No matter where tech reporters work, they are recognized as breed of their own, with a distinct set of skills, knowledge and experience.
This primer aims to provide the basics of technology journalism – and instill an appetite for learning more about it.
Covering Tech: Four Main Elements
The technology beat is approached in four main ways, each of which is linked to business and the economy. Most tech reporters do all four types of stories, though some succeed by concentrating in a single area.
COVERING PERSONAL TECHNOLOGIES – THE “ARTIFACTS,” OR GADGETS OR HIGH-TECH “STUFF” THAT CONSUMERS DEPEND ON
A common approach is to report on how well new gadgets work. The emphasis is on what’s new and improved. In doing reporting of this type, journalists do not stray very far from how the “latest and greatest” gizmo compares with the current model. Review sites, which compare and contrast products on a wide variety of criteria such as usability, trust, transparency, cost and privacy features, are also proliferating. Reporters analyze features, learn how things work (and sometimes don’t) and try to scoop one another on the shape of future products. These tasks are difficult. Some reporters become “power users” in order to gain an edge, while others rely heavily on expert opinion to evaluate new products.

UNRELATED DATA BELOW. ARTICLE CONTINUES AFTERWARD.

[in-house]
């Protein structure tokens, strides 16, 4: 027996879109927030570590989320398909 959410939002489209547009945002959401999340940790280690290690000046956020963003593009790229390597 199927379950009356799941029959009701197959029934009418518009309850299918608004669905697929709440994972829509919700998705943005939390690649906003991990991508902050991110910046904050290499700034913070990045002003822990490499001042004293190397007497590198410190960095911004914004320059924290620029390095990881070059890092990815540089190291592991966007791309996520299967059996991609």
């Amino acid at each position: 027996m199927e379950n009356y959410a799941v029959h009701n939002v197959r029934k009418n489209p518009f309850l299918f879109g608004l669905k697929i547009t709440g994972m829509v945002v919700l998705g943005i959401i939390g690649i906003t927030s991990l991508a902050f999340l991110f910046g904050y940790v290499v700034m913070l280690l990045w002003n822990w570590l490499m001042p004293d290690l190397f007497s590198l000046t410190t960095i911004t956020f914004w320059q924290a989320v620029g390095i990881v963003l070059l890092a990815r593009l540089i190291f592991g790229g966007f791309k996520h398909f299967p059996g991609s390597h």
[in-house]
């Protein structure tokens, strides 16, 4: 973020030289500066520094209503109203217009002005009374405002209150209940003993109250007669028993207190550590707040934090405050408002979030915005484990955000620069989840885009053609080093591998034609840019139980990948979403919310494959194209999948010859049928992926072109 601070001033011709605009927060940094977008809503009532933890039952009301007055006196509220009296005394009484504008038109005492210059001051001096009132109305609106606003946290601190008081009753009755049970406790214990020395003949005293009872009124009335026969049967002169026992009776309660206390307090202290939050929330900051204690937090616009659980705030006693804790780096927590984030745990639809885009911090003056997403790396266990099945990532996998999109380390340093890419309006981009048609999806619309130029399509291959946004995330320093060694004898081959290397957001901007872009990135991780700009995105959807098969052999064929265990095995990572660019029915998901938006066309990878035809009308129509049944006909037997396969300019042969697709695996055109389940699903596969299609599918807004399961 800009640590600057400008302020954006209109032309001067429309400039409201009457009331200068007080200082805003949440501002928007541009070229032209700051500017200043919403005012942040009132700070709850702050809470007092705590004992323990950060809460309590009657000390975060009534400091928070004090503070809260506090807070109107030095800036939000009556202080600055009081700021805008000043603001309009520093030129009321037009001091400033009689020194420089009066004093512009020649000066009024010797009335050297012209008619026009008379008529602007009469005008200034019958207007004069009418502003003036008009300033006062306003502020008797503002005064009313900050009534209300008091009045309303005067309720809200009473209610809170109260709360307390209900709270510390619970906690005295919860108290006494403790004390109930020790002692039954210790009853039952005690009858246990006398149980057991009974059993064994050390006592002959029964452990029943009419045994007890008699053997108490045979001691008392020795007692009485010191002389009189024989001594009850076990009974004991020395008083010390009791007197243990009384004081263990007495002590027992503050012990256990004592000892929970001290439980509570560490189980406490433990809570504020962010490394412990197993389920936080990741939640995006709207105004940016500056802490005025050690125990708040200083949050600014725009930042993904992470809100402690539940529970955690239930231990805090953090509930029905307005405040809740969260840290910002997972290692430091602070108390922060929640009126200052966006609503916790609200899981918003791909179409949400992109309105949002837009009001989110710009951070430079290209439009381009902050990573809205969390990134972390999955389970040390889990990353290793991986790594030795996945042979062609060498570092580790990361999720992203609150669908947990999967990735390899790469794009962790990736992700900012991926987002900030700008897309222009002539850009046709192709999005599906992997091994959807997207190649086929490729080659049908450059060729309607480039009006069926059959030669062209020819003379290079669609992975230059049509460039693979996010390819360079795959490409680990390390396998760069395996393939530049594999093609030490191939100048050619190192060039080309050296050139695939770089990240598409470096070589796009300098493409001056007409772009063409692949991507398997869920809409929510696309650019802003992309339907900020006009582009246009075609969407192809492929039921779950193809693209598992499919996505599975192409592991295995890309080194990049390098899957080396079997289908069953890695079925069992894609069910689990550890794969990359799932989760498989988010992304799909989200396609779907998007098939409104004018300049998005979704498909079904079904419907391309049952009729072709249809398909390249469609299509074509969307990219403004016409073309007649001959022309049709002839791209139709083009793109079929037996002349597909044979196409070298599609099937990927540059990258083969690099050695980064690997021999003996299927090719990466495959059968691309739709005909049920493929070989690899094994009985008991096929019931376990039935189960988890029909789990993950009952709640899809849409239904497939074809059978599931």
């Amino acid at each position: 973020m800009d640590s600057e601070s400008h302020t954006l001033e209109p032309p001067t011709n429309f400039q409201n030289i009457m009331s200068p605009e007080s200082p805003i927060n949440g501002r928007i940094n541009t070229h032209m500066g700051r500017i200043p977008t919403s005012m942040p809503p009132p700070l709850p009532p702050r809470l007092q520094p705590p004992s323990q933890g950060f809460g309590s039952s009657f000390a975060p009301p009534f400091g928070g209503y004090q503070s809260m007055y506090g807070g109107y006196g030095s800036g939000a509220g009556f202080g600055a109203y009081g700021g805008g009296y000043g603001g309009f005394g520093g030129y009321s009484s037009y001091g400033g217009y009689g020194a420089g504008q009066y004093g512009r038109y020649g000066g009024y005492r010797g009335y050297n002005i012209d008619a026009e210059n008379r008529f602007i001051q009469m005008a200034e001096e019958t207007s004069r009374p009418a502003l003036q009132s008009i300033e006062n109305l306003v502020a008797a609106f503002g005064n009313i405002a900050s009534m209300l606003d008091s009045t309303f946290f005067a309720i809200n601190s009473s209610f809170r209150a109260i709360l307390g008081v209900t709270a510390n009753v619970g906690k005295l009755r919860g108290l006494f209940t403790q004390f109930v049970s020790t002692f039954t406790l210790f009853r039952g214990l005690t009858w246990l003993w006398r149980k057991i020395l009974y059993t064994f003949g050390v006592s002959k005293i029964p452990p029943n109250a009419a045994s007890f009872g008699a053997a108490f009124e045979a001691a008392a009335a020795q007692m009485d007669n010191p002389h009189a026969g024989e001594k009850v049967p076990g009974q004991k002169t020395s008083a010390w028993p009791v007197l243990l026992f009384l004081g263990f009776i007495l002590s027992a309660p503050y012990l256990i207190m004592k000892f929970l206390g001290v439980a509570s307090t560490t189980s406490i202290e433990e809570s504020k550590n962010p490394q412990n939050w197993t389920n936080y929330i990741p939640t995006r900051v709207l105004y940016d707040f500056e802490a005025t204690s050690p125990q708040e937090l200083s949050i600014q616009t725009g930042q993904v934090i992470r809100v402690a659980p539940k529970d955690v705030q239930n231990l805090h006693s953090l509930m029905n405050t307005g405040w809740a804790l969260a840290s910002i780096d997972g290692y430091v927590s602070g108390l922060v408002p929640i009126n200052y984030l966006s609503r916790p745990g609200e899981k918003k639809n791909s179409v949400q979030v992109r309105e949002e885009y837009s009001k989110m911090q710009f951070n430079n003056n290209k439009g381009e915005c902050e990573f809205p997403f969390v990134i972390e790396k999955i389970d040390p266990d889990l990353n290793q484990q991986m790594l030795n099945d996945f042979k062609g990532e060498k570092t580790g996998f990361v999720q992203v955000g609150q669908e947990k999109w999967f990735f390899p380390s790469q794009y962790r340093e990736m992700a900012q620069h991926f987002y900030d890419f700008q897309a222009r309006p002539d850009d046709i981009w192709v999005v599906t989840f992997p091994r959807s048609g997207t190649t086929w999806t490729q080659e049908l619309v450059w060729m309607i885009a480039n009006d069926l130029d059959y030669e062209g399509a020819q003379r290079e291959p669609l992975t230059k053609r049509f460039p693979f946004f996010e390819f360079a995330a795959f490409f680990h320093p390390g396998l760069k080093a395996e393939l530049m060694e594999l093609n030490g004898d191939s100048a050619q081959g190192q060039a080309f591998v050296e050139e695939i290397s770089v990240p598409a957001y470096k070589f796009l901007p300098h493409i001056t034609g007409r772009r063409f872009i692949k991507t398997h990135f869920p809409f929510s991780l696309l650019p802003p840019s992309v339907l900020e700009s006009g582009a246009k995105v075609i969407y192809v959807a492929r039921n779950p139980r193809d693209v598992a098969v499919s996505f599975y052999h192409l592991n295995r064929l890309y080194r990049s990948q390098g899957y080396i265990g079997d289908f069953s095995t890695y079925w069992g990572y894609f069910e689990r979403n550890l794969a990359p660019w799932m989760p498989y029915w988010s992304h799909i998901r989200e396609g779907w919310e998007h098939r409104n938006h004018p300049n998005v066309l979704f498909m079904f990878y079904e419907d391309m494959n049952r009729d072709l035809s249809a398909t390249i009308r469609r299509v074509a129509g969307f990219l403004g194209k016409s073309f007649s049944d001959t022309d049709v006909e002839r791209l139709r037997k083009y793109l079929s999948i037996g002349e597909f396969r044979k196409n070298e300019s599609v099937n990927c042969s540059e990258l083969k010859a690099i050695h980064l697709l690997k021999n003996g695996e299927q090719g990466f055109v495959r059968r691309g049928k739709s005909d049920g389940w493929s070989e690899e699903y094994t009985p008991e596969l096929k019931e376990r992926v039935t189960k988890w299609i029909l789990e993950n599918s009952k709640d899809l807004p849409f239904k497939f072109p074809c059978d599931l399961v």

COVERING THE COMPANIES WHO CREATE AND MARKET NEW TECHNOLOGIES – AND THE ECONOMIC IMPACTS GENERALLY OF THESE INNOVATIONS
The method of judging the performance of high-tech companies, while generic to business journalism in general, has some unique qualities. Because of the tendency for new technologies to destroy the value of their existing products and business lines, “tech companies” need to constantly innovate, invest heavily in R&D and acquire frequently outside research groups or companies that possess important technical knowledge or complementary products. While all businesses to a degree experience the forces of “creative destruction,” tech companies often experience these forces more dramatically. Sometimes the companies are leading the disruption themselves.